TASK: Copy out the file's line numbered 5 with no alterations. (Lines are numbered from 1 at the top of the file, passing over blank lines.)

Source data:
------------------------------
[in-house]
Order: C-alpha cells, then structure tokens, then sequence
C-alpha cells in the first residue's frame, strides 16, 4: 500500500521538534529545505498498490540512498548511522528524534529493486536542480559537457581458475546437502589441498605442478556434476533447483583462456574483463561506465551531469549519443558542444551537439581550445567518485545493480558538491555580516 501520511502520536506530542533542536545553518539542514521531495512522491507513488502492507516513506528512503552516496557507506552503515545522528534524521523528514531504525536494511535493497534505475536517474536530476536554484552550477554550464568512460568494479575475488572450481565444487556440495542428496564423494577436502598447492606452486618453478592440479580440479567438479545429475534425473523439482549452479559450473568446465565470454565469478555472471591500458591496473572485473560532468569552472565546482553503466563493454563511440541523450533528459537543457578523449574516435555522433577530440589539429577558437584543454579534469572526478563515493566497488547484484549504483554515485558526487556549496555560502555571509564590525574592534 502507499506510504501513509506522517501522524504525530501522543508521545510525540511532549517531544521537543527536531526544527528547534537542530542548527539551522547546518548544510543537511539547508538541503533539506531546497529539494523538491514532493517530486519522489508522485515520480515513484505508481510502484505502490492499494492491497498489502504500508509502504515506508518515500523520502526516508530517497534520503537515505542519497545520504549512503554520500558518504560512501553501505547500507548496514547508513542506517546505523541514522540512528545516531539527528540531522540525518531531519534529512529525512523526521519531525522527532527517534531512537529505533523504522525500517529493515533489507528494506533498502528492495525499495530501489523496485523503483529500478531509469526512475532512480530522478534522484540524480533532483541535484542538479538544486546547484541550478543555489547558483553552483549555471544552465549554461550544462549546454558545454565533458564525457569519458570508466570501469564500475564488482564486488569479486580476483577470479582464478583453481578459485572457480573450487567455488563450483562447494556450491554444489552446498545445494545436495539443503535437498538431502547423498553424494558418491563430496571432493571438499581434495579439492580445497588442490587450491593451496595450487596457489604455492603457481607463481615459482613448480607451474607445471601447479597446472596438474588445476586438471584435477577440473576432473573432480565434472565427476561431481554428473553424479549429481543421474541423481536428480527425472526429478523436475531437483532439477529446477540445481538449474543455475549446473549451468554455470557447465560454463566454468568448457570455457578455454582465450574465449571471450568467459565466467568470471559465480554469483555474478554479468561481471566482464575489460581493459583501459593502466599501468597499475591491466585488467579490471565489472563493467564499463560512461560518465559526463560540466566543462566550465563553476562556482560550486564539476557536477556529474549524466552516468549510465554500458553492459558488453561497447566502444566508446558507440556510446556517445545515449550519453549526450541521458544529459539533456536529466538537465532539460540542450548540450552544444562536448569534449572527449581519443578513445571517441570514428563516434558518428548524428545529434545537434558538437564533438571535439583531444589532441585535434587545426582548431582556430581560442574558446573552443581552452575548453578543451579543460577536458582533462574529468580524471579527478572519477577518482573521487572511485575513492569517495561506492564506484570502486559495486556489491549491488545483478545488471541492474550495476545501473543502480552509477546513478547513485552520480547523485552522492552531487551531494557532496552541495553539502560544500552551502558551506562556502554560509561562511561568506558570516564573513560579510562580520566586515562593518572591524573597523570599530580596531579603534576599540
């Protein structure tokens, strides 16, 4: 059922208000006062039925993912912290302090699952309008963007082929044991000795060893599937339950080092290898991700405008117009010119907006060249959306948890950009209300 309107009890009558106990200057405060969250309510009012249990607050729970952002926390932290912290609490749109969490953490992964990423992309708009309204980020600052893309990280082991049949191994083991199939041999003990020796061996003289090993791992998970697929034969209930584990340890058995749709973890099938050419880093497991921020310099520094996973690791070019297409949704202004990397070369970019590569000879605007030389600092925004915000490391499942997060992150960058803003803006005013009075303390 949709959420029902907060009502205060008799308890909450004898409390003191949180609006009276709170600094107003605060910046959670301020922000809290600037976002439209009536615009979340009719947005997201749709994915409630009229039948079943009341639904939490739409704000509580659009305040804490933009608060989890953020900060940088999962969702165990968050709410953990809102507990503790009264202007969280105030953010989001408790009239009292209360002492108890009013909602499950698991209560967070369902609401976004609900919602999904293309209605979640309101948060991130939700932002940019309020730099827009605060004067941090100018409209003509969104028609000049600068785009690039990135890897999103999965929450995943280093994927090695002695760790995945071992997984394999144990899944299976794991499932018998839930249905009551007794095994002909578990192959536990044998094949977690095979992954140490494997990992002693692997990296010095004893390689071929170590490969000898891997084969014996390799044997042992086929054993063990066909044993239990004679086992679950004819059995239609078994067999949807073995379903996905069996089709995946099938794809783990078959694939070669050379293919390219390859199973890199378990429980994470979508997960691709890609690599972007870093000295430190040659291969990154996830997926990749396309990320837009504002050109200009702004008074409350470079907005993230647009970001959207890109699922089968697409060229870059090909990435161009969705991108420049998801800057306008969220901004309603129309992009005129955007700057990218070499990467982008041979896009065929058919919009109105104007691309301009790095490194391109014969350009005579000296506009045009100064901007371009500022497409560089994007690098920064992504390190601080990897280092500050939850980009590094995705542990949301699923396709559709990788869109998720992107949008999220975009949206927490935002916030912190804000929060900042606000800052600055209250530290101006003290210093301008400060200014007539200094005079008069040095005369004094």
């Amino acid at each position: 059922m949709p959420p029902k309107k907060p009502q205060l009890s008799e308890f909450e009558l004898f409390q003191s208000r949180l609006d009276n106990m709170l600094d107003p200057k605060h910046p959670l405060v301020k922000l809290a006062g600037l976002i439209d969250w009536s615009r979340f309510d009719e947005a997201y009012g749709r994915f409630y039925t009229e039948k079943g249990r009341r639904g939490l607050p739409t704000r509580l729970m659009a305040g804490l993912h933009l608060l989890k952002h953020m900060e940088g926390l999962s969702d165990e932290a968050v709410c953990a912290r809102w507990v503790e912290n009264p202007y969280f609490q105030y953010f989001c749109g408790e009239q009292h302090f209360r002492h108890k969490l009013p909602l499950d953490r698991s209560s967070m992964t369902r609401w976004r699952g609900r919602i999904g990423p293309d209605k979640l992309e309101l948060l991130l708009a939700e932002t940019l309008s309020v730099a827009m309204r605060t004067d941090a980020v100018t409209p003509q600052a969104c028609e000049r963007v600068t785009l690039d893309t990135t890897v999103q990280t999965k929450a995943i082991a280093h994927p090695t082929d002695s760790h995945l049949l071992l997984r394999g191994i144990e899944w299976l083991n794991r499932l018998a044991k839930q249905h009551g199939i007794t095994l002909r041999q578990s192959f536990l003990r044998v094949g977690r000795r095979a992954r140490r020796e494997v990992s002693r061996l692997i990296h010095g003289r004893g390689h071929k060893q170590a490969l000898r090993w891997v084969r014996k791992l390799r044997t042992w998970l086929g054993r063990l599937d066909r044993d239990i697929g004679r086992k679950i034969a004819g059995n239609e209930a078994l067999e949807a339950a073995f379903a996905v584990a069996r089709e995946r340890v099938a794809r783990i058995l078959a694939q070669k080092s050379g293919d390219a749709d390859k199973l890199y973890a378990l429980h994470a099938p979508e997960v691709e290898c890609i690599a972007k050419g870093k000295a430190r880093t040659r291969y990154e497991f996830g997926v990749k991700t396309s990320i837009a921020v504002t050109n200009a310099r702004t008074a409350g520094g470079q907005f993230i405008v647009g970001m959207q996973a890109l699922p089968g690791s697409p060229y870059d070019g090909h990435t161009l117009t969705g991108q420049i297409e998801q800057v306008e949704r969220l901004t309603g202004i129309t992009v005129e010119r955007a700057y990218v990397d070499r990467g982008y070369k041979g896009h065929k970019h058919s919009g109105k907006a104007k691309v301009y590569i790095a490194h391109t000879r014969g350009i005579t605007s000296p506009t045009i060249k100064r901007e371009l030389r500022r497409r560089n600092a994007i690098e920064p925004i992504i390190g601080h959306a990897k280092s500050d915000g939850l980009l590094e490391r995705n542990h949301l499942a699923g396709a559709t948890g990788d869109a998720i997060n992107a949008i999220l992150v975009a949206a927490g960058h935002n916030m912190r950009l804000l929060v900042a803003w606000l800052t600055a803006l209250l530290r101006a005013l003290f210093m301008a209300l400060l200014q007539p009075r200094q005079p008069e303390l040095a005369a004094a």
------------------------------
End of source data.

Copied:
């Amino acid at each position: 059922m949709p959420p029902k309107k907060p009502q205060l009890s008799e308890f909450e009558l004898f409390q003191s208000r949180l609006d009276n106990m709170l600094d107003p200057k605060h910046p959670l405060v301020k922000l809290a006062g600037l976002i439209d969250w009536s615009r979340f309510d009719e947005a997201y009012g749709r994915f409630y039925t009229e039948k079943g249990r009341r639904g939490l607050p739409t704000r509580l729970m659009a305040g804490l993912h933009l608060l989890k952002h953020m900060e940088g926390l999962s969702d165990e932290a968050v709410c953990a912290r809102w507990v503790e912290n009264p202007y969280f609490q105030y953010f989001c749109g408790e009239q009292h302090f209360r002492h108890k969490l009013p909602l499950d953490r698991s209560s967070m992964t369902r609401w976004r699952g609900r919602i999904g990423p293309d209605k979640l992309e309101l948060l991130l708009a939700e932002t940019l309008s309020v730099a827009m309204r605060t004067d941090a980020v100018t409209p003509q600052a969104c028609e000049r963007v600068t785009l690039d893309t990135t890897v999103q990280t999965k929450a995943i082991a280093h994927p090695t082929d002695s760790h995945l049949l071992l997984r394999g191994i144990e899944w299976l083991n794991r499932l018998a044991k839930q249905h009551g199939i007794t095994l002909r041999q578990s192959f536990l003990r044998v094949g977690r000795r095979a992954r140490r020796e494997v990992s002693r061996l692997i990296h010095g003289r004893g390689h071929k060893q170590a490969l000898r090993w891997v084969r014996k791992l390799r044997t042992w998970l086929g054993r063990l599937d066909r044993d239990i697929g004679r086992k679950i034969a004819g059995n239609e209930a078994l067999e949807a339950a073995f379903a996905v584990a069996r089709e995946r340890v099938a794809r783990i058995l078959a694939q070669k080092s050379g293919d390219a749709d390859k199973l890199y973890a378990l429980h994470a099938p979508e997960v691709e290898c890609i690599a972007k050419g870093k000295a430190r880093t040659r291969y990154e497991f996830g997926v990749k991700t396309s990320i837009a921020v504002t050109n200009a310099r702004t008074a409350g520094g470079q907005f993230i405008v647009g970001m959207q996973a890109l699922p089968g690791s697409p060229y870059d070019g090909h990435t161009l117009t969705g991108q420049i297409e998801q800057v306008e949704r969220l901004t309603g202004i129309t992009v005129e010119r955007a700057y990218v990397d070499r990467g982008y070369k041979g896009h065929k970019h058919s919009g109105k907006a104007k691309v301009y590569i790095a490194h391109t000879r014969g350009i005579t605007s000296p506009t045009i060249k100064r901007e371009l030389r500022r497409r560089n600092a994007i690098e920064p925004i992504i390190g601080h959306a990897k280092s500050d915000g939850l980009l590094e490391r995705n542990h949301l499942a699923g396709a559709t948890g990788d869109a998720i997060n992107a949008i999220l992150v975009a949206a927490g960058h935002n916030m912190r950009l804000l929060v900042a803003w606000l800052t600055a803006l209250l530290r101006a005013l003290f210093m301008a209300l400060l200014q007539p009075r200094q005079p008069e303390l040095a005369a004094a």